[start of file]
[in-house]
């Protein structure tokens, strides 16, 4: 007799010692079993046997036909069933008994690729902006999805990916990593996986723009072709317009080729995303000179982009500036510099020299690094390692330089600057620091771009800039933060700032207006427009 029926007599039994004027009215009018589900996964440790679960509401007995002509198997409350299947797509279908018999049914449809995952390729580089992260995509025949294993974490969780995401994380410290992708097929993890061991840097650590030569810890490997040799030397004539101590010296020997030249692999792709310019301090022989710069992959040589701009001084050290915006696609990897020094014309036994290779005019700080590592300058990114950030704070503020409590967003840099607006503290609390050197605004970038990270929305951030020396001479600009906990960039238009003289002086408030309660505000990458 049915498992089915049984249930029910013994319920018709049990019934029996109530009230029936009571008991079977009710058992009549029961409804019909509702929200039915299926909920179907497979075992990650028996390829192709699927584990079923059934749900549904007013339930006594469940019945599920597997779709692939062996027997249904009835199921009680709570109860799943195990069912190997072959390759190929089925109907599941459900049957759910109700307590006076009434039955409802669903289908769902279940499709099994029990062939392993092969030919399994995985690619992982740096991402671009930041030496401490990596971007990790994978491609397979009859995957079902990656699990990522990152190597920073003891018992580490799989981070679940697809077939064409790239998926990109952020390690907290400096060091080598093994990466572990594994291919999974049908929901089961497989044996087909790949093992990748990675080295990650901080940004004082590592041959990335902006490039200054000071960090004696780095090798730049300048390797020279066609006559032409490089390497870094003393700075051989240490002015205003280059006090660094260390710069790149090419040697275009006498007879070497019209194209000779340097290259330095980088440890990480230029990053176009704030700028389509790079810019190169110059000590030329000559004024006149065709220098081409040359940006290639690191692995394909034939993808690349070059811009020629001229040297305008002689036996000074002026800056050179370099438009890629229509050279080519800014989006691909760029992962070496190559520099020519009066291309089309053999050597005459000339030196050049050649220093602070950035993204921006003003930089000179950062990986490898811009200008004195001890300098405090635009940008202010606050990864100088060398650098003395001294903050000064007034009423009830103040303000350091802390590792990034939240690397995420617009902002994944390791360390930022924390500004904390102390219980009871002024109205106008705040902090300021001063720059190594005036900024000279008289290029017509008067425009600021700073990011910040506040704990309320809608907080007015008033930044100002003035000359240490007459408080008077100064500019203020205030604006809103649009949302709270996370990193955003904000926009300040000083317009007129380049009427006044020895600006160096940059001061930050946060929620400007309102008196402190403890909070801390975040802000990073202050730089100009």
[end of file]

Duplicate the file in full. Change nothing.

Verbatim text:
[in-house]
């Protein structure tokens, strides 16, 4: 007799010692079993046997036909069933008994690729902006999805990916990593996986723009072709317009080729995303000179982009500036510099020299690094390692330089600057620091771009800039933060700032207006427009 029926007599039994004027009215009018589900996964440790679960509401007995002509198997409350299947797509279908018999049914449809995952390729580089992260995509025949294993974490969780995401994380410290992708097929993890061991840097650590030569810890490997040799030397004539101590010296020997030249692999792709310019301090022989710069992959040589701009001084050290915006696609990897020094014309036994290779005019700080590592300058990114950030704070503020409590967003840099607006503290609390050197605004970038990270929305951030020396001479600009906990960039238009003289002086408030309660505000990458 049915498992089915049984249930029910013994319920018709049990019934029996109530009230029936009571008991079977009710058992009549029961409804019909509702929200039915299926909920179907497979075992990650028996390829192709699927584990079923059934749900549904007013339930006594469940019945599920597997779709692939062996027997249904009835199921009680709570109860799943195990069912190997072959390759190929089925109907599941459900049957759910109700307590006076009434039955409802669903289908769902279940499709099994029990062939392993092969030919399994995985690619992982740096991402671009930041030496401490990596971007990790994978491609397979009859995957079902990656699990990522990152190597920073003891018992580490799989981070679940697809077939064409790239998926990109952020390690907290400096060091080598093994990466572990594994291919999974049908929901089961497989044996087909790949093992990748990675080295990650901080940004004082590592041959990335902006490039200054000071960090004696780095090798730049300048390797020279066609006559032409490089390497870094003393700075051989240490002015205003280059006090660094260390710069790149090419040697275009006498007879070497019209194209000779340097290259330095980088440890990480230029990053176009704030700028389509790079810019190169110059000590030329000559004024006149065709220098081409040359940006290639690191692995394909034939993808690349070059811009020629001229040297305008002689036996000074002026800056050179370099438009890629229509050279080519800014989006691909760029992962070496190559520099020519009066291309089309053999050597005459000339030196050049050649220093602070950035993204921006003003930089000179950062990986490898811009200008004195001890300098405090635009940008202010606050990864100088060398650098003395001294903050000064007034009423009830103040303000350091802390590792990034939240690397995420617009902002994944390791360390930022924390500004904390102390219980009871002024109205106008705040902090300021001063720059190594005036900024000279008289290029017509008067425009600021700073990011910040506040704990309320809608907080007015008033930044100002003035000359240490007459408080008077100064500019203020205030604006809103649009949302709270996370990193955003904000926009300040000083317009007129380049009427006044020895600006160096940059001061930050946060929620400007309102008196402190403890909070801390975040802000990073202050730089100009």